Yesterday marked the 2nd anniversary of this blog - I know because I wrote the first one right after the Big Gay Out two years ago. That's a lot of writing since then. Aren't you lucky ?
As for the Big Gay Out yesterday - it was fantastic. It's such a lovely way to spend an afternoon, hanging out with all sorts of people from the queer communities. It is great to see thousands and thousands of us in one spot. As it's a summer's afternoon, it's always pretty chilled, people just cruising away, gay mums and dads with their kids, people catching up with friends, having a few beers, others moving downwind from the Police when necessary. Thank you to the friends' picnic I crashed - you're great guys, nice Pinot Gris, and i loved the salami. To make up I drove them home and they drank all my beer on my back porch as the sun went down.
The BGO is the last relic of Hero, and it really holds to some of the original Hero feeling and messages. Ideas like being proud of being queer, not needing to apologise or hide, and of being a community, no matter how loosely knit that collection of communities is today. An event like BGO shows that however weak some of the links are, we are still connected.
And that explains the swarm of locusts in the shape of politicians who descend on us now each year. Is that unfair? Perhaps a little - some have a long track-record of supporting us. It was great to see openly gay Green MP Kevin Hague there. He has been a solid and constructive force in making the lives of queer people and those with HIV better for decades. Seeing Grant Robertson and Maryann Street out with the Labour leaders is good too. Others are just opportunists out to make us think they like us and grab our votes.
The Prime Minister fits into the second category. It's slightly nauseating watching the way so many homos fawn over him.
Remember: He did not support the Civil Unions Legislation. He doesn't support same-sex couples being able to adopt children. So he is nice and smiley around us, he's very good at how he presents himself, but he still sees us as not deserving of the full rights of other New Zealand citizens. In John Key's eyes we are not worthy to be parents, and our relationships are not of equal value to heterosexual ones. There is no other way to read his actions.
Yet our Uncle Toms fall over themselves to be seen with him and get their photo taken. Power is in itself an attractive thing I guess. But this man has not been our friend. Look at National - I think it's the last party to have closeted MPs sitting in it. Think of how self-hating you must be to live half a life, stuck in the closet because you think being open about being a homo would ruin your political career. But that's the National Party for you.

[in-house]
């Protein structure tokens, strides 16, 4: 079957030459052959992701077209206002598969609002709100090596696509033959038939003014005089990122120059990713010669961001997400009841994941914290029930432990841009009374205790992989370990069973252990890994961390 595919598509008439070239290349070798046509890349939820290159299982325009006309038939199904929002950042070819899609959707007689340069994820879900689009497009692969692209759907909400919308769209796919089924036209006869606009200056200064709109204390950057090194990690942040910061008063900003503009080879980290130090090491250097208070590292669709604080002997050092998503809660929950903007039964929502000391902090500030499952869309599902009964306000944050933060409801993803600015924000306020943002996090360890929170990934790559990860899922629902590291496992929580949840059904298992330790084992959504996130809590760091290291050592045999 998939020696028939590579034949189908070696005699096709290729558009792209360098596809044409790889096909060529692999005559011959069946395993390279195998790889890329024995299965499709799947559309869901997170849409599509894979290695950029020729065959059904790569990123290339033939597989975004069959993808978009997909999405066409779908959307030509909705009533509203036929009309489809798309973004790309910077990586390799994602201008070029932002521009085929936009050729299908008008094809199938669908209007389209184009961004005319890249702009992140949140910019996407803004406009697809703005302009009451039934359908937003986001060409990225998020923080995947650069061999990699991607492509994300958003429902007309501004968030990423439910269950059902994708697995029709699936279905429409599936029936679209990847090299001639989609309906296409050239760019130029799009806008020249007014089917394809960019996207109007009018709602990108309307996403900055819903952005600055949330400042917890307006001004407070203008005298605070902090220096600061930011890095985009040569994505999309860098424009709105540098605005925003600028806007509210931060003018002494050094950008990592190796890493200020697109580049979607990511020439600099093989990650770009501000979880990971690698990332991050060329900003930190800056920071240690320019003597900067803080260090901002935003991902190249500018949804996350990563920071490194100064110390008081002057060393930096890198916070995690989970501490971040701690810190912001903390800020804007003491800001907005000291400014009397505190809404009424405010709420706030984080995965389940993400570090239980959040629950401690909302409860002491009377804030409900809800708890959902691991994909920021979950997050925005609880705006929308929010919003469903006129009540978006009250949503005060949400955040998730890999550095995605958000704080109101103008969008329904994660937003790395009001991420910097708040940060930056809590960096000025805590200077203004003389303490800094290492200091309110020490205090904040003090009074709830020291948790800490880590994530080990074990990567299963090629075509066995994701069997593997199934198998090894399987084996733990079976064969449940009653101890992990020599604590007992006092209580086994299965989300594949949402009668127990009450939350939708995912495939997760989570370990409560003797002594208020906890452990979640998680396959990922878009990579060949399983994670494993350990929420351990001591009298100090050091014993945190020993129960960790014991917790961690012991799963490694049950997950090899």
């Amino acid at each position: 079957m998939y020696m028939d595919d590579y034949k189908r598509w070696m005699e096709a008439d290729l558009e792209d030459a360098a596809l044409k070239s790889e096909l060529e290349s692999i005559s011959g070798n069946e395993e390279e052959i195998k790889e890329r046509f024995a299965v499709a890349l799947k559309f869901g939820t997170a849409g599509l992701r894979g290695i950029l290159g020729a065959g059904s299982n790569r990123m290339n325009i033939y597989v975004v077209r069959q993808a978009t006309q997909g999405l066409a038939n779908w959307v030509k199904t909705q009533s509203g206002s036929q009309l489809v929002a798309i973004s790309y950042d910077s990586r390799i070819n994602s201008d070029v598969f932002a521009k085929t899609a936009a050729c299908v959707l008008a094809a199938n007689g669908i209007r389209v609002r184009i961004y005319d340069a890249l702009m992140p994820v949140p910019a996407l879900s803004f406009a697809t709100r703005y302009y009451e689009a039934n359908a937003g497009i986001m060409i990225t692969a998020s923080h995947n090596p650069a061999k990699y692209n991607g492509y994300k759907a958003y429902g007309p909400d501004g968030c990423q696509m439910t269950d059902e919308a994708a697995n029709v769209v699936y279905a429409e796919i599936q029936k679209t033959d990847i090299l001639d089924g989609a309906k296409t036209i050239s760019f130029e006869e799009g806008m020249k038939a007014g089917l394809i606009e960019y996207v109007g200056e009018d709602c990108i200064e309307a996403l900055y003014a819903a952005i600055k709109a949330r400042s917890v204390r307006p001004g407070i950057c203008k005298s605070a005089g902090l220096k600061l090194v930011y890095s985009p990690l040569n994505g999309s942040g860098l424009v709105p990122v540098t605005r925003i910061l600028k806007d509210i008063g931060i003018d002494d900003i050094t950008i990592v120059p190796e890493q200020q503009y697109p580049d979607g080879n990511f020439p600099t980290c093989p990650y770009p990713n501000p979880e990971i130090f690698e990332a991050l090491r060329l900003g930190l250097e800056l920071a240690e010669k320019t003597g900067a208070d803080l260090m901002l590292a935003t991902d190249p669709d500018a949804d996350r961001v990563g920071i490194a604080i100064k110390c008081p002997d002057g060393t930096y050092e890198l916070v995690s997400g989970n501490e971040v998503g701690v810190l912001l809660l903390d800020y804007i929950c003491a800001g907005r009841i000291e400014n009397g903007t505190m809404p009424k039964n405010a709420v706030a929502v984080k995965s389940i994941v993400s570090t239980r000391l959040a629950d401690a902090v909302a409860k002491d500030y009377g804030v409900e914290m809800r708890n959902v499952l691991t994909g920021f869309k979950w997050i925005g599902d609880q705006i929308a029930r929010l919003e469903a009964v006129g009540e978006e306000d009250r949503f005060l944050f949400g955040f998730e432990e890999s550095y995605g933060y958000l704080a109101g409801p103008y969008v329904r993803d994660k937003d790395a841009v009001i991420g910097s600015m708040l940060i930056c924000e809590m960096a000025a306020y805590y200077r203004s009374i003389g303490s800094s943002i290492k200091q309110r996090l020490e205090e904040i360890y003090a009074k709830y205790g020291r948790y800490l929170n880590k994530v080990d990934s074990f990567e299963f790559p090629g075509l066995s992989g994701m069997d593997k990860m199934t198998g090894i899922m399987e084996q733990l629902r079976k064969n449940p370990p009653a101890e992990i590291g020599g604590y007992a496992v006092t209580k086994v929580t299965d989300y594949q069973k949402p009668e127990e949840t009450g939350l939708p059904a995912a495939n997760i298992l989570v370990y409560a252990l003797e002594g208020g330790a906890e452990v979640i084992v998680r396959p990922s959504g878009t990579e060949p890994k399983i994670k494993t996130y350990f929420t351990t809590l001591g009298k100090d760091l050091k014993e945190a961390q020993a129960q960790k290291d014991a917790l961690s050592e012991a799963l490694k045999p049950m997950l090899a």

Then there is all the talk of a new Auckland "Mardi Gras", spilling from, the lips of Auckland Central National MP Nikki Kaye. She's a nice woman, what I've seen of her I like. She's on the more liberal end of the Nationals too, but I don't see any real support or understanding of gay issues from her, even though there are a lot of us in her electorate.
Her first comments about a Mardi Gras were about how much money it could bring into the city - then after dissenting voices arose she hastily followed up by vague murmuring about "community". Hero, when it worked, had deep roots into all sorts of areas in gay Auckland, it had community buy-in on a big scale. As it weakened it came to rely more and more on corporate sponsorship, on being more business-like and less of a community event, and it failed, got boring, and imploded.
Perhaps all this talk will bring us some sort new bigger gay festival, I like the idea. But if it's not based in our world, if it's not based in our extraordinarily rich, messy and varied networks of community, it will fail.
But yesterday showed what we can do, who we are and why it matters to be out and proud and seen. If someone can tap into that sort of spirit, then I'll be a supporter. If it's some sanitised corporate affair, forget it.